India is expanding its renewables industry through a combination of ambitious government targets and private-sector actions; and China is stepping up activity in its dominant domestic market, while targeting exports where it already holds a competitive advantage, such as solar components. Other Asian markets, including Malaysia and Indonesia, are looking at how their solar markets can still flourish in the face of increased competition from larger economies.
Such competition can help speed up technological advances and bring down costs, which should benefit the energy transition and spur the investment needed to decarbonize and keep global temperature rises in check.
Markets leaning on renewables to help push their economies out of recession could also benefit from the need to strengthen domestic supply chains; creating jobs, expanding various industries, increasing gross domestic product, as well as enhancing people’s welfare.7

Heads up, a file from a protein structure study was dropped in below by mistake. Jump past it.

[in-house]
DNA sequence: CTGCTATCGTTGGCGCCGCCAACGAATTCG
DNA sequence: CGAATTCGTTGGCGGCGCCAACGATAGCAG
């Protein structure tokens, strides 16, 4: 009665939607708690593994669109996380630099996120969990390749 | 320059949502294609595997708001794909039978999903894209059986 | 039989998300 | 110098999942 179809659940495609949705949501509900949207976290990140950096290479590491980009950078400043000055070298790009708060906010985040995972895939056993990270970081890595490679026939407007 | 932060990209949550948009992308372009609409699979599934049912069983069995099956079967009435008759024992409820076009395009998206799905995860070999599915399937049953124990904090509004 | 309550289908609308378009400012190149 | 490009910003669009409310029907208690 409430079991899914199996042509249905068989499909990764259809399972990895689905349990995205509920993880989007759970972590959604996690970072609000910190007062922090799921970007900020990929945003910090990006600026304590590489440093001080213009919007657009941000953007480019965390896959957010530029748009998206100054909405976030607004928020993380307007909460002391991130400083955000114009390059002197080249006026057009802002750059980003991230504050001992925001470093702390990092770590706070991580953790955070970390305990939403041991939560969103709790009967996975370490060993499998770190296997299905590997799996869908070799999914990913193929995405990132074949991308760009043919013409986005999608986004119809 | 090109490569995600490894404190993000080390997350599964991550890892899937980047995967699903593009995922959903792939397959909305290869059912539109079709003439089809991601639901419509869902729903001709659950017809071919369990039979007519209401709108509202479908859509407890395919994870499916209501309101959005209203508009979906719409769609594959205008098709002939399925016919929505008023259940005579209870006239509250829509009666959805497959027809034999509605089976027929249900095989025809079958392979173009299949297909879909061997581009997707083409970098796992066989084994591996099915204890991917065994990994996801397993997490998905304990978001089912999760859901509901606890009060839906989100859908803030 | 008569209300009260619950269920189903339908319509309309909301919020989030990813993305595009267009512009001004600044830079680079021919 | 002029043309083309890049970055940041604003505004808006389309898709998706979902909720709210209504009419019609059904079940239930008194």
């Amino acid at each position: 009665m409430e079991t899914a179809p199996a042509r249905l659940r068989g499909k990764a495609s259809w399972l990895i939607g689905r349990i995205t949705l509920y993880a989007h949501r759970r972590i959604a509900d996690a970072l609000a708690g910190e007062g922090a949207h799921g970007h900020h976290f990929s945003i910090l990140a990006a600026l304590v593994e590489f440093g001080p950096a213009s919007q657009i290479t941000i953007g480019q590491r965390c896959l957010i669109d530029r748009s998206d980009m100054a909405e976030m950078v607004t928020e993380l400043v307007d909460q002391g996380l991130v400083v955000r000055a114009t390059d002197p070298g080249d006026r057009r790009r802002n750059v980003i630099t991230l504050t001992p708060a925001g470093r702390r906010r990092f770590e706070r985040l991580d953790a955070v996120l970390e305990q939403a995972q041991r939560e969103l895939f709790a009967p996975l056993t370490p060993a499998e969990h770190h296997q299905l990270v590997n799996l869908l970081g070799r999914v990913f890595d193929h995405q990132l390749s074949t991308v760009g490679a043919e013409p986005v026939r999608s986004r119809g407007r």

However, localized supply chains will have to be rapidly built or strengthened if net-zero targets are not to be delayed. Building these out will require new structures and partnerships to be created, and this will take time – especially as the International Monetary Fund expects economic growth to fall in 2023 and only rebound slightly in 2024.8
Despite such a slow-growth outlook, the investment landscape for low-carbon technologies has continued to evolve in recent years, as economies recover from the impacts of the COVID-19 pandemic while setting increasingly ambitious decarbonization targets. After an initial steady double-digit growth, energy transition deal volumes exploded over the last two years, with more growth expected as capital continues to flow into the space. In North America, deal volumes across all investor segments remained strong in 2022 following 2021's record year, though with a modest reduction in overall volumes.9
Conditions, therefore, appear ripe for turbocharging renewable energy demand and accelerating the journey to net zero – but it remains to be seen whether market interventions such as the US Inflation Reduction Act will speed up or delay the energy transition.